On April 3, 2018, the New York Court of Appeals issued a closely divided opinion in Rodriguez v. City of New York, Case No. 32, holding that plaintiffs need not establish the absence of their own comparative negligence in order to be obtain partial summary judgment on the issue of defendants’ liability.
Rodriguez involved a serious injury to the plaintiff, a garage utility worker employed by the New York City Department of Sanitation. It was undisputed that the plaintiff was injured when his coworkers, in violation of established department safety practices, guided a sanitation truck into a garage without stationing a guide on the passenger’s side of the truck. In the course of driving into the garage, the truck skidded on ice and crashed into a parked car, propelling it into the plaintiff and pinning him against a rack of tires.
The plaintiff filed a negligence action against the City of New York in New York Supreme Court and, ultimately, moved for partial summary judgment on the issue of the City’s liability. The Supreme Court denied that motion, reasoning that there were issues of fact that prevented the entry of summary judgment, including the issue of the plaintiff’s comparative negligence. On appeal, the Appellate Division, First Department, affirmed, citing to a long line of New York cases stemming from Thoma v. Ronai, 189 A.D.2d 635 (1st Dep’t 1993), aff’d 82 N.Y.2d 736 (1993), which it interpreted as establishing the rule that a plaintiff may not be awarded partial summary judgment on the issue of a defendant’s negligence if the defendant has raised an issue of fact as to the plaintiff’s comparative negligence.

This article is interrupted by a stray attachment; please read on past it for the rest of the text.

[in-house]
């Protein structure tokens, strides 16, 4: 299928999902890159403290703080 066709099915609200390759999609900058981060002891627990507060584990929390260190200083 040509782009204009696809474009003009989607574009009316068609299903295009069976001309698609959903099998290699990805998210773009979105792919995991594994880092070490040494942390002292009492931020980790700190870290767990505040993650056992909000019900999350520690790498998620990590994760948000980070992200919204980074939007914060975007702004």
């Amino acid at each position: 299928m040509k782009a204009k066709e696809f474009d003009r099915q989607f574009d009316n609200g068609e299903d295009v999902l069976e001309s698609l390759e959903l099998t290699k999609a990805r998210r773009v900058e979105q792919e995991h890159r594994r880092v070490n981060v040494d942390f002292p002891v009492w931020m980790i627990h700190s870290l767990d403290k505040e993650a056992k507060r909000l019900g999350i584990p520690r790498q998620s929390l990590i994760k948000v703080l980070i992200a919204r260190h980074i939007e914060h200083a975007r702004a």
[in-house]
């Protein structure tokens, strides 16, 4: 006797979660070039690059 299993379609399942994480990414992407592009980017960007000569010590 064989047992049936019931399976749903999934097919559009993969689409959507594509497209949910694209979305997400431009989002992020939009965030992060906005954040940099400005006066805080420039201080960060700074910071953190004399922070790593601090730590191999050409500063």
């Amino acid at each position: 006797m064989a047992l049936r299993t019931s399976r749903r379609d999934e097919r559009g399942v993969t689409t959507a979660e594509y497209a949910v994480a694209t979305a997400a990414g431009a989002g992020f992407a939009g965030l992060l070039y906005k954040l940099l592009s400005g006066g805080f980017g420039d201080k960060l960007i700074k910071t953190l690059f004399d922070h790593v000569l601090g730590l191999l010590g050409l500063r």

The Appellate Division granted leave to appeal and the Court of Appeals reversed, declining to follow the Appellate Division precedent stemming from Thoma and, instead, finding the lower court’s summary judgment order to be contrary to the New York Civil Practice Law and Rules (“CPLR”). Specifically, CPLR 1411 provides that:
In any action to recover damages for personal injury, injury to property, or wrongful death, the culpable conduct attributable to the claimant or to the decedent, including contributory negligence or assumption of risk shall not bar recovery, but the amount of damages otherwise recoverable shall be diminished in the proportion which the culpable conduct attributable to the claimant or decedent bears to the culpable conduct which caused the damages.
Moreover, CPLR 1412 establishes that the existence of such culpable conduct is an affirmative defense that must be pleaded and proved by the party asserting that defense (in this case, the City of New York). The Court of Appeals found that the rule applied by the lower courts in this case improperly flipped the burden of proof established by CPLR 1412 by requiring the plaintiff to show an absence of culpable conduct. It also noted that the rule adopted by the lower courts creates a risk that a jury might falsely find a defendant to be not liable even though the defendant’s negligence was stablished as a matter of law.
Accordingly, the Court of Appeals held that “[t]o be entitled to partial summary judgment a plaintiff does not bear the double burden of establishing a prima facie case of defendant’s liability and the absence of his or her own comparative fault.” Instead, a plaintiff need only establish the defendant’s liability.